Wednesday, 10 June 2020

Some Thoughts on System Selection in 2020

Youth and Age
D750, Laowa 15mm f4 Macro

I've long been a proponent of the idea that Full Frame was largely cost-ineffective for the photographer with any sort of mild budgetary constraint. However I'm rapidly changing my mind on this for a few reasons.

1. Crop DSLR's are basically abandoned by their manufacturers. Seriously, when was the last serious lens introduction for APS-C DSLR's from Nikon, Canon or Pentax?

2. Chinese lens manufacturers are making dirt cheap lenses for FF DSLR & mirrorless mounts that range from adequate to excellent. They're doing very little for APS-C DSLR's. The cost advantage for APS-C was always mostly in the lenses, that's rapidly fading.

3. Only Fuji, Olympus and Panasonic take crop mirrorless seriously. Of those 3 only Panasonic even sells FF and the L mount is the least cost-effective FF mount out there (even M is cheaper to shoot for the budget-conscious and frankly GFX can be cheaper to shoot than L mount). Canon's system is a dead-end and consumer focused, Sony throws some spaghetti periodically on lenses (like the excellent 16-55 and 70-350 last years) but couldn't be bothered to make a serious body. 

So, if you're shooting on a budget, where should you look to get started.

1. Nikon 24MP bodies, or Canon 6D/6DII's. They're cheap on the used market, especially the D600 and original 6D. They're very good for most uses. They won't make cheap glass look bad unlike the higher-MP bodies (especially D8x0's). 

Don't be afraid to use manual focus lenses. There's now a wide selection of inexpensive and decent new manual focus lenses, ranging from high-end Zeiss to mid-range Irix and Venus/Laowa, to inexpensive Samyang/Rokinon and even dirt cheap stuff like Neewer and 7Artisans. Plus Samyang/Rokinon and Yongnuo are doing cheap AF glass too. The limitation here is that you're pretty much stuck with primes if you want cheap & decent. Nobody does good zooms in the same pricerange.

2. Fuji or m43. Great and not too expensive 1st party glass, lots of cheap 3rd party stuff. Nice bodies. You may find the RAW file quality limiting on m43 (I always seem to find it good, right until I need the advantages of RAW over JPEG, then I hit a wall) and may run into some RAW conversion challenges with Fuji. Lots of good used gear as well, and Fuji's 24MP bodies in particular are both reasonably priced on the used market and very good. Buy plenty of spare batteries though.

3. Sony A7 II/A7R II. Cheap on the used market, good IQ, even can be had new for surprisingly low money. Lots of cheap & decent glass. Adapts well and smart adapters for EF and Nikon F mounts exist (even can be cheap in the case of EF). 

Lots of cheap lenses are the real win here, and you can readily mix & match systems to adapt. I do recommend picking one or two systems max for adaptation though, otherwise you end up with a dozen random adapters on various lenses.  All the same players as F and EF mounts, plus a couple extra randoms.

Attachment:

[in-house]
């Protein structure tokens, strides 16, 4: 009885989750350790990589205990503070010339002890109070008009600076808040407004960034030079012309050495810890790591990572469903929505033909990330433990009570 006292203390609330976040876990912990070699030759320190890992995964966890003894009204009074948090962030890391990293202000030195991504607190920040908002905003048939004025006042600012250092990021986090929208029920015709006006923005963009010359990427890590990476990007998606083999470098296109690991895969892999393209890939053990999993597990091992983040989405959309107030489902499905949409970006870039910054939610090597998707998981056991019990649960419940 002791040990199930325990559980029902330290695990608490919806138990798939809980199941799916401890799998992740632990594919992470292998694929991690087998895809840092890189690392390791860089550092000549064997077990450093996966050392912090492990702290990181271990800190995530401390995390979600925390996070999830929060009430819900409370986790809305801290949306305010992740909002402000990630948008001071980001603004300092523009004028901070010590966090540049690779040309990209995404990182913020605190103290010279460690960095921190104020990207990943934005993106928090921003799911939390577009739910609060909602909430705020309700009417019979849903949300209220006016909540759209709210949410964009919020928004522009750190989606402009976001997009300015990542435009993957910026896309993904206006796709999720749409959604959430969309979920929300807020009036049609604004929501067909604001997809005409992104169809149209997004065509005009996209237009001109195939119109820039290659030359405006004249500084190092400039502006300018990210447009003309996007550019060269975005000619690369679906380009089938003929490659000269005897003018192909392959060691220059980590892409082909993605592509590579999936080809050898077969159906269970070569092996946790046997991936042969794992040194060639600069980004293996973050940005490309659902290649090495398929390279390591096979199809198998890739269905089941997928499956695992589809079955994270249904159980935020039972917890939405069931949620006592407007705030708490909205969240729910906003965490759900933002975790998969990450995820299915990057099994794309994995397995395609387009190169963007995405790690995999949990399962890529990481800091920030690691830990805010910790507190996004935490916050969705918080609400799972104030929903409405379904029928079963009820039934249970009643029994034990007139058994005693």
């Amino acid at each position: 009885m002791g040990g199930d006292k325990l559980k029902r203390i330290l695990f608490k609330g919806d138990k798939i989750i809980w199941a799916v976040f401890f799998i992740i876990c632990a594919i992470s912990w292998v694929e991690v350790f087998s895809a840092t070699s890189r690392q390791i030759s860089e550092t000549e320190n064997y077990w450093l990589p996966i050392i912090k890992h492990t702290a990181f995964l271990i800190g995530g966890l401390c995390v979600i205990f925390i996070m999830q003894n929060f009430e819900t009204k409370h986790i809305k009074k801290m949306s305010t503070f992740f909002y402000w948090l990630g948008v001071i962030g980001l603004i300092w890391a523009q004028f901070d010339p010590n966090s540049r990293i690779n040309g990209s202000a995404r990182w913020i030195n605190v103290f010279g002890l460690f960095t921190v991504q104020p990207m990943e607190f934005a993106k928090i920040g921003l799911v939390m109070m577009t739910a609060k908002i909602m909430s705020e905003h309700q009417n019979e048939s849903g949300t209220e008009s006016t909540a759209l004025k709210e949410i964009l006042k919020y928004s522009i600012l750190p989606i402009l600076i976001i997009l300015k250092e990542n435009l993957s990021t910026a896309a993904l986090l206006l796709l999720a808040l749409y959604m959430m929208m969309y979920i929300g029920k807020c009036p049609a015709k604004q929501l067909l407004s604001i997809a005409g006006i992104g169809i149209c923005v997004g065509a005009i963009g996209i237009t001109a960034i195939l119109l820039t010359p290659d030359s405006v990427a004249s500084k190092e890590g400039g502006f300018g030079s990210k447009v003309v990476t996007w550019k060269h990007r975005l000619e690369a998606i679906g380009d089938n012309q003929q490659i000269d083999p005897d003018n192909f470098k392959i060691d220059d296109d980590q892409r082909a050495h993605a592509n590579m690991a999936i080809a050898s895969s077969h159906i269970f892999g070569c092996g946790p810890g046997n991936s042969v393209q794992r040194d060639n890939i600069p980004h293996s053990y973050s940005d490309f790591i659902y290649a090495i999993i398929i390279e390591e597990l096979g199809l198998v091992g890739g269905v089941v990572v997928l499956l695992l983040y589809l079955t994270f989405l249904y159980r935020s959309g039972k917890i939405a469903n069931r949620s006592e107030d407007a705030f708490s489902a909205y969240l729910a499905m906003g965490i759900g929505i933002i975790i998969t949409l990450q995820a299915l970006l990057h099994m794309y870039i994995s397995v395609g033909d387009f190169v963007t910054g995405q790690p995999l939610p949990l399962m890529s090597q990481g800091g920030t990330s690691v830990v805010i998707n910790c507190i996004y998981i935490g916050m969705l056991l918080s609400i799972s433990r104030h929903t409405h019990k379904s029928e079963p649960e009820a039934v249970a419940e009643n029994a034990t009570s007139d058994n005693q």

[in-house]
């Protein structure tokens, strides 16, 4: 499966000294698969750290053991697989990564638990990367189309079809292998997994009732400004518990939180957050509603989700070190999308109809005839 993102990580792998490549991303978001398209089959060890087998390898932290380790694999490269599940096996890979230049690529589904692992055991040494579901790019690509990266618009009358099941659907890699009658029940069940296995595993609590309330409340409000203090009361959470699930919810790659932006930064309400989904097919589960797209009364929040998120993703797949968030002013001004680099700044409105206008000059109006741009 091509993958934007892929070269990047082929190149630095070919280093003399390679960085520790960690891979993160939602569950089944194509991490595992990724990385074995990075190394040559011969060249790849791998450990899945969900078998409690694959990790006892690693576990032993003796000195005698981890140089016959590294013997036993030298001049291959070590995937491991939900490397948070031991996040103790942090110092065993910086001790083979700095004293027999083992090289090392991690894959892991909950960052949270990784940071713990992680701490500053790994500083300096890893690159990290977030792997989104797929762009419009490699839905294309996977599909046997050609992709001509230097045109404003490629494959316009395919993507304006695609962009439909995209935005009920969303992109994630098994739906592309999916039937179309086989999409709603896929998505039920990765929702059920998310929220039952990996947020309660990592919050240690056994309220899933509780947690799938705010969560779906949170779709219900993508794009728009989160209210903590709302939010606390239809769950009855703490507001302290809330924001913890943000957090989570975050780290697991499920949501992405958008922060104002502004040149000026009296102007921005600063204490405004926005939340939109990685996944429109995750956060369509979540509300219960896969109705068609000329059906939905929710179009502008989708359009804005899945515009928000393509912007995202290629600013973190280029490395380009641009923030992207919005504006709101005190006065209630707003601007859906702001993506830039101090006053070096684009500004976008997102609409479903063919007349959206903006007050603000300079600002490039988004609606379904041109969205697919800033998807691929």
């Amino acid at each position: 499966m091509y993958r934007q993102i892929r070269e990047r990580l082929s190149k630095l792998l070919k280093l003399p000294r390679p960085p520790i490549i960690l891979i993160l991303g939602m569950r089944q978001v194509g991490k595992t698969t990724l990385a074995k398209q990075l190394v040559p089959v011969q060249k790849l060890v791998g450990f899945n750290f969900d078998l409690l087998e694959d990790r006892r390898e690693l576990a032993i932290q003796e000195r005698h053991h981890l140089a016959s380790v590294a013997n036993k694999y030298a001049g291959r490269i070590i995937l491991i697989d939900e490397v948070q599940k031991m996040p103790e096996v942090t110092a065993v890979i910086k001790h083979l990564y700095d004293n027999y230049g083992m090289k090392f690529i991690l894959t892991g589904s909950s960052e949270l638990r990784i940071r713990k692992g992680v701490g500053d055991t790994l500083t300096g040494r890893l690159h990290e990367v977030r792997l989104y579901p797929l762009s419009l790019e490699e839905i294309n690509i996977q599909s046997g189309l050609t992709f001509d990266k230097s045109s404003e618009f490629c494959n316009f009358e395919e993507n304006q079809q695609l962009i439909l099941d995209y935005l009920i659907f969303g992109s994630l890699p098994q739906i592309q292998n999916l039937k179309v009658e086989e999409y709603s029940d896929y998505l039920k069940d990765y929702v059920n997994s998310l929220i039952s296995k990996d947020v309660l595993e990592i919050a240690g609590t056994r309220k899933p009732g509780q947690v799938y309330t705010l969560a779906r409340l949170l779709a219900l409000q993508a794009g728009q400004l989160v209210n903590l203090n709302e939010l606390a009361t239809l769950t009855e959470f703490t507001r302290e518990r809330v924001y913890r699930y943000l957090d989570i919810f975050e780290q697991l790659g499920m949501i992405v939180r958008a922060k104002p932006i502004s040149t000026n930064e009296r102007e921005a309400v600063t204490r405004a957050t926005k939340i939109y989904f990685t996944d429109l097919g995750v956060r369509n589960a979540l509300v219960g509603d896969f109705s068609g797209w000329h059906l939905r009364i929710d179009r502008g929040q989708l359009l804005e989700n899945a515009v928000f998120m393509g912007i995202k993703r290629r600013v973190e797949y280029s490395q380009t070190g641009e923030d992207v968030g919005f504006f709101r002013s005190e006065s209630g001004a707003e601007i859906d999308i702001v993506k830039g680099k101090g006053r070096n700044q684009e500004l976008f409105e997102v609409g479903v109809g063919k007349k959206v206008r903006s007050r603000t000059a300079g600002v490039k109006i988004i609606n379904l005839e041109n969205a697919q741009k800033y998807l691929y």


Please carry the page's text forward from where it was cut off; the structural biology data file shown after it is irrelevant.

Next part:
4. Canon EOS RP. It's cheap new, basically a mirrorless 6DII, and is very adaptable. Downside is there's basically two affordable 1st party AF lenses (the 24-105 STM and 35 IS macro) but unlike Z mount the DSLR adapter is cheap and there's actually 3rd party support starting to show up. This is a great solution for adapting if you want a better UI than the Sony mII bodies deliver. Downside is that the sensor is barely competitive with APS-C for Dynamic range, although it had FF high ISO performance. Skip the R though, the upcoming R5 and R6 will make it irrelevant and the R6 should be basically the same price.

To avoid:

1. Nikon Z. FX is expensive with zero 3rd party support, DX might as well not exist (1 body, 2 kit zooms). Nikon somehow made adapting even non-CPU F mount lenses a worse experience than their DSLR's despite adding IBIS. FX is a good system, just not for the budget-conscious, DX might as well not exist.

2. Canon EF-M. While this is the best-selling mirrorless mount in terms of units sold, it's purely a consumer mount with no growth potential. It does have 3rd party support, but not as good as Sony or Fuji. 

3. Pentax K, Sony/Minolta A mounts. Both are undead and have almost no actual support. A pity since the K-1 in particular would be a brilliant do-everything body for the budget-minded shooter if you had a better lens selection (That said, if you can get K mount lenses that work for you, the K-1 is a solid choice).

4. L mount. Expensive. Nice. Expensive. REALLY nice glass. With a side dose of Huge and Expensive. 

5. Nikon F DX, Canon EF-S. Unless you are a long-lens shooter on a real budget, there's no point to these mounts anymore. A good body isn't really much cheaper than a FF body, and lens selection is poor at best now. For wildlife/sports shooters on a budget only (and they shouldn't look at anything other than a D500, 90D or D7500 in that order)

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